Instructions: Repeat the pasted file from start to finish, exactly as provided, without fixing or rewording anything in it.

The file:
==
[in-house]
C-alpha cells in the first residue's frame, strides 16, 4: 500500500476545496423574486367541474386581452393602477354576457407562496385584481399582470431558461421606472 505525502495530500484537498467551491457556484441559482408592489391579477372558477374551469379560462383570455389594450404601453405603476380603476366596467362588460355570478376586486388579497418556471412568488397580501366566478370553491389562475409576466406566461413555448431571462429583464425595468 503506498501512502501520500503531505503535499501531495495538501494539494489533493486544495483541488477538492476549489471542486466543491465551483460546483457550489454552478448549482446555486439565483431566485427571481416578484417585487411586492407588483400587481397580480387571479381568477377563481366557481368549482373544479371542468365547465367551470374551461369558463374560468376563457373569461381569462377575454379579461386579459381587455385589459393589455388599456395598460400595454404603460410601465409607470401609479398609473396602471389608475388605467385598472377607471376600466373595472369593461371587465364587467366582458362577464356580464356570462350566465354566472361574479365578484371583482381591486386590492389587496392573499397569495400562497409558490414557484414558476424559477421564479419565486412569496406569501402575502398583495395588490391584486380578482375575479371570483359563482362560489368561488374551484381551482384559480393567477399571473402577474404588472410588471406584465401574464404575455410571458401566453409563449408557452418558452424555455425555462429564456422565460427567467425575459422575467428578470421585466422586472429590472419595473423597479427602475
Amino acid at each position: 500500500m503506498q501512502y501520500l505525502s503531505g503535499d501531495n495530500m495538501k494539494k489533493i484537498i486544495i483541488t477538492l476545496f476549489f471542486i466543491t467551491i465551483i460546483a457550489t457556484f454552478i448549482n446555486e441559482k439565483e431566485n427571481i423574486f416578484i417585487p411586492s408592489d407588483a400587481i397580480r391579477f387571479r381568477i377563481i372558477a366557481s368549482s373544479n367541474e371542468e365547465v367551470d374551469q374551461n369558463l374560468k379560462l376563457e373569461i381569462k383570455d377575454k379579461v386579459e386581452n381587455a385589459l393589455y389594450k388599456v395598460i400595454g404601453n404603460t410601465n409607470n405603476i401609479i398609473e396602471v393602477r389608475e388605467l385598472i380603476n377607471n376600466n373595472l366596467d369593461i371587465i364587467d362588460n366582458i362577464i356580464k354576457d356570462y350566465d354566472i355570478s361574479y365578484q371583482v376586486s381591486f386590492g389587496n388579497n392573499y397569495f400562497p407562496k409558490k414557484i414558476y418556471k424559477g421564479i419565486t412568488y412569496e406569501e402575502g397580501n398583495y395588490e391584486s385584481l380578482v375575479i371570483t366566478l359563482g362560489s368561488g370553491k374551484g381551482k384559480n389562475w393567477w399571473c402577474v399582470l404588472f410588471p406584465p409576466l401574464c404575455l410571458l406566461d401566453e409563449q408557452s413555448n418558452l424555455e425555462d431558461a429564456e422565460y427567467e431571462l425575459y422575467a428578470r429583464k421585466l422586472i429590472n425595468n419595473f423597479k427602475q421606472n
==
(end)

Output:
[in-house]
C-alpha cells in the first residue's frame, strides 16, 4: 500500500476545496423574486367541474386581452393602477354576457407562496385584481399582470431558461421606472 505525502495530500484537498467551491457556484441559482408592489391579477372558477374551469379560462383570455389594450404601453405603476380603476366596467362588460355570478376586486388579497418556471412568488397580501366566478370553491389562475409576466406566461413555448431571462429583464425595468 503506498501512502501520500503531505503535499501531495495538501494539494489533493486544495483541488477538492476549489471542486466543491465551483460546483457550489454552478448549482446555486439565483431566485427571481416578484417585487411586492407588483400587481397580480387571479381568477377563481366557481368549482373544479371542468365547465367551470374551461369558463374560468376563457373569461381569462377575454379579461386579459381587455385589459393589455388599456395598460400595454404603460410601465409607470401609479398609473396602471389608475388605467385598472377607471376600466373595472369593461371587465364587467366582458362577464356580464356570462350566465354566472361574479365578484371583482381591486386590492389587496392573499397569495400562497409558490414557484414558476424559477421564479419565486412569496406569501402575502398583495395588490391584486380578482375575479371570483359563482362560489368561488374551484381551482384559480393567477399571473402577474404588472410588471406584465401574464404575455410571458401566453409563449408557452418558452424555455425555462429564456422565460427567467425575459422575467428578470421585466422586472429590472419595473423597479427602475
Amino acid at each position: 500500500m503506498q501512502y501520500l505525502s503531505g503535499d501531495n495530500m495538501k494539494k489533493i484537498i486544495i483541488t477538492l476545496f476549489f471542486i466543491t467551491i465551483i460546483a457550489t457556484f454552478i448549482n446555486e441559482k439565483e431566485n427571481i423574486f416578484i417585487p411586492s408592489d407588483a400587481i397580480r391579477f387571479r381568477i377563481i372558477a366557481s368549482s373544479n367541474e371542468e365547465v367551470d374551469q374551461n369558463l374560468k379560462l376563457e373569461i381569462k383570455d377575454k379579461v386579459e386581452n381587455a385589459l393589455y389594450k388599456v395598460i400595454g404601453n404603460t410601465n409607470n405603476i401609479i398609473e396602471v393602477r389608475e388605467l385598472i380603476n377607471n376600466n373595472l366596467d369593461i371587465i364587467d362588460n366582458i362577464i356580464k354576457d356570462y350566465d354566472i355570478s361574479y365578484q371583482v376586486s381591486f386590492g389587496n388579497n392573499y397569495f400562497p407562496k409558490k414557484i414558476y418556471k424559477g421564479i419565486t412568488y412569496e406569501e402575502g397580501n398583495y395588490e391584486s385584481l380578482v375575479i371570483t366566478l359563482g362560489s368561488g370553491k374551484g381551482k384559480n389562475w393567477w399571473c402577474v399582470l404588472f410588471p406584465p409576466l401574464c404575455l410571458l406566461d401566453e409563449q408557452s413555448n418558452l424555455e425555462d431558461a429564456e422565460y427567467e431571462l425575459y422575467a428578470r429583464k421585466l422586472i429590472n425595468n419595473f423597479k427602475q421606472n